Just Transition must not be a debating theme for the congress floor, but one that has real impact on the shop floor.

IndustriAll Europe affiliates from all over Europe met in Dublin for a final ‘mega-roundtable’* to discuss the challenges of ensuring a Just Transition for workers in the race to reach the EU’s climate-neutrality targets.

Participants heard that Ireland has committed to radical decarbonisation, with major implications for energy production. The British government, like the EU, has committed to some of the world’s most ambitious climate targets, which is accelerating decarbonisation. Like the EU, Just Transition policies are piecemeal.

Scotland leads on good examples. It has set up a Just Transition Commission (JTC) in response to pressure from trade unions and environmental groups. A JTC trade union representative highlighted the positives and negatives at the Dublin event. On the positive side, trade unions are included in the JTC, with three seats for workers’ representatives. When monitoring sectoral Just Transition roadmaps in Scotland, the JTC will focus on fair work, underpinned by social dialogue. Furthermore, the JTC will ensure that no public funding goes to companies that do not respect collective bargaining. Skills guarantees for workers is another positive element of the Scottish Just Transition planning.

On the negative side, trade unions are concerned that the JTC might not deliver in practice and is only good on paper. The coming months will show if the JTC can move beyond rhetoric.

UK affiliates presented examples of the green transformation in the British automotive and steel sectors. Since Brexit, trade unions have been fighting a wave of restructuring in companies that suddenly left Great Britain. On top of that, companies that have mainly been following cost-cutting policies without any regard for their workers are now seriously tested by the green and digital transitions. Regrettably, the British government seems to have no strategy in place to tackle industrial transformation. There is no coordination of funding, no broader industrial strategy, and no national social dialogue to tackle the issue.

In the automotive sector, multinational companies, like Stellantis, have been extremely aggressive in their cost-cutting strategy while transitioning towards electrification. Trade unions have mobilised massively to counter the predatory attitude of employers who have tried to cut pay and lower working conditions in order to reach price parity earlier than the competition.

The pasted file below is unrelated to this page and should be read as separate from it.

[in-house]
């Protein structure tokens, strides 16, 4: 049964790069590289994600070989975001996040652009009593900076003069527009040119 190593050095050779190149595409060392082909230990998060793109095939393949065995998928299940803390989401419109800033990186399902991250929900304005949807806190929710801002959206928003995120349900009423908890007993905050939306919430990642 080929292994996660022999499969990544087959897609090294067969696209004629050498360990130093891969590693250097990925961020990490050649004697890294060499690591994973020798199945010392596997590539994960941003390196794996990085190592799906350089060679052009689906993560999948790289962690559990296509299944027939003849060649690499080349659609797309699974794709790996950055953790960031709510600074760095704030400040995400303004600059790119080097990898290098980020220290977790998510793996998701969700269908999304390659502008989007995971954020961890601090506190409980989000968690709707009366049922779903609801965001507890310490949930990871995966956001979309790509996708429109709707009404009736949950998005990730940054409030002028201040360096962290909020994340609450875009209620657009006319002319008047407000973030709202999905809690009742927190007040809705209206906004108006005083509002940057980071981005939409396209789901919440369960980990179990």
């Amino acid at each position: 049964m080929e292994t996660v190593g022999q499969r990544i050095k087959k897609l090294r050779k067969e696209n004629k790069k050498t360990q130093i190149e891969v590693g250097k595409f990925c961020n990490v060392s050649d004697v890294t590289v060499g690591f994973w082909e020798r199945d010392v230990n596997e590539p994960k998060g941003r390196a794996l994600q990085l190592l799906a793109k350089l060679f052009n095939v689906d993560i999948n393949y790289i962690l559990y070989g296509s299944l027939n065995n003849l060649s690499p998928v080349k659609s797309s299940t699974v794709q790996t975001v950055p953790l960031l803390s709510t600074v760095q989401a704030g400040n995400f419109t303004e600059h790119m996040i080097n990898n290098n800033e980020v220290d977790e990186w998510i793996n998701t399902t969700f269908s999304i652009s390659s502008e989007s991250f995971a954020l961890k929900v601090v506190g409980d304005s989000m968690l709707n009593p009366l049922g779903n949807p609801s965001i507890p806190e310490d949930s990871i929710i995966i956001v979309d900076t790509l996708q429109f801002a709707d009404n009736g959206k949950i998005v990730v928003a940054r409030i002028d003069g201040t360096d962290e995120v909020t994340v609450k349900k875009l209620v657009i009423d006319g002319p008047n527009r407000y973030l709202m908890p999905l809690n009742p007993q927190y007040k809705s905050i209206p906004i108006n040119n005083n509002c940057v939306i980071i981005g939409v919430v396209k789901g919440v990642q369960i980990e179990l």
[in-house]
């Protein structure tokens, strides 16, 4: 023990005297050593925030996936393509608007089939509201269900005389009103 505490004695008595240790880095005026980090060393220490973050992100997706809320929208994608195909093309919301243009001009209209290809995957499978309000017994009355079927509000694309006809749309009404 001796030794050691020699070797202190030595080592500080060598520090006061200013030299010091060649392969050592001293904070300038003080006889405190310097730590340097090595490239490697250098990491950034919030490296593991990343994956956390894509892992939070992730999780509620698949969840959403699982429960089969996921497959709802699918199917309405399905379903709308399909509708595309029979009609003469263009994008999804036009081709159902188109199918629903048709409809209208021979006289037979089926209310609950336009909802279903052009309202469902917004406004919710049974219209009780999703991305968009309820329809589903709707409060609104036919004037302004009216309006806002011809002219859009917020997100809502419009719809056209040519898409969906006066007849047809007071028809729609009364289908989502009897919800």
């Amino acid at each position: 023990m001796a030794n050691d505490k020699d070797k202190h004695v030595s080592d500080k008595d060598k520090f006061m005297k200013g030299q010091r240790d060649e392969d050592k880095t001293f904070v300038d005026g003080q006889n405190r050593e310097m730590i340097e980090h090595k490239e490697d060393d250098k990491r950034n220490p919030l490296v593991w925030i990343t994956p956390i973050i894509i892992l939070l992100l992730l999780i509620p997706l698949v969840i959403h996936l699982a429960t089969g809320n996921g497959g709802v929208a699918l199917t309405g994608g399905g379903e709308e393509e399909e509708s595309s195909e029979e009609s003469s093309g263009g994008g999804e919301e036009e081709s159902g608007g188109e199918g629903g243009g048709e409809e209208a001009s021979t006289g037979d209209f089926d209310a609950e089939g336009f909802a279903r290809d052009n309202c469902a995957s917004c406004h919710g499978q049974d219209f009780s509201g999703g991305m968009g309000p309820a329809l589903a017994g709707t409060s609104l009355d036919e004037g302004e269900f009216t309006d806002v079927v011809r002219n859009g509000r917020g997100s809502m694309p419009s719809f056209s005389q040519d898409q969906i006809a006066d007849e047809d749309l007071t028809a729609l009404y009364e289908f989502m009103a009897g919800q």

In the British steel sector, British Steel and Tata Steel are together responsible for 95% of carbon emissions. Trade unions are frustrated that the British government has not put in place an overarching strategy to decarbonise the sector and to ensure a Just Transition for the companies’ workers and those of their suppliers. Decarbonising steel requires serious investments in technologies and the necessary training for workers. Unions will continue to fight for a sustainable future for steel workers and steel communities to avoid the creation of new industrial deserts.

Judith Kirton-Darling, Deputy General Secretary, said:

“We have seen big discrepancies among regions and countries during our tour across Europe. We fear that the twin transition could make Europe more unequal unless policymakers and employers shoulder their responsibilities. Just Transition is now on everybody’s lips, but we must not forget that this is a concept that is not about maximising profits for shareholders, but about ensuring that nobody is left behind. As our trade union representatives remind us, Just Transition must not be a debating theme for the congress floor, but one that has real impact on the shop floor.”

Isabelle Barthès, Deputy General Secretary, said:

“People will support transition projects if the quality of their employment is ensured. During our European tour, we have seen that some countries are well prepared for a Just Transition through well-functioning social dialogue and collective bargaining. In many others, more needs to be done by policymakers, employers and trade unions to strengthen the structures. IndustriAll Europe will continue to push and work for this objective!”

*The Dublin event on 30 March, was the last in a series of seven regional workshops taking place across Europe until April 2022, as part of industriAll Europe’s Just Transition campaign. Over the past months, regional workshops were held in-person in Prague, Bucharest and Dublin, and online “in” Madrid, Frankfurt and Helsinki.

Contact: Andrea Husen-Bradley (press and communication), Patricia Velicu (policy officer)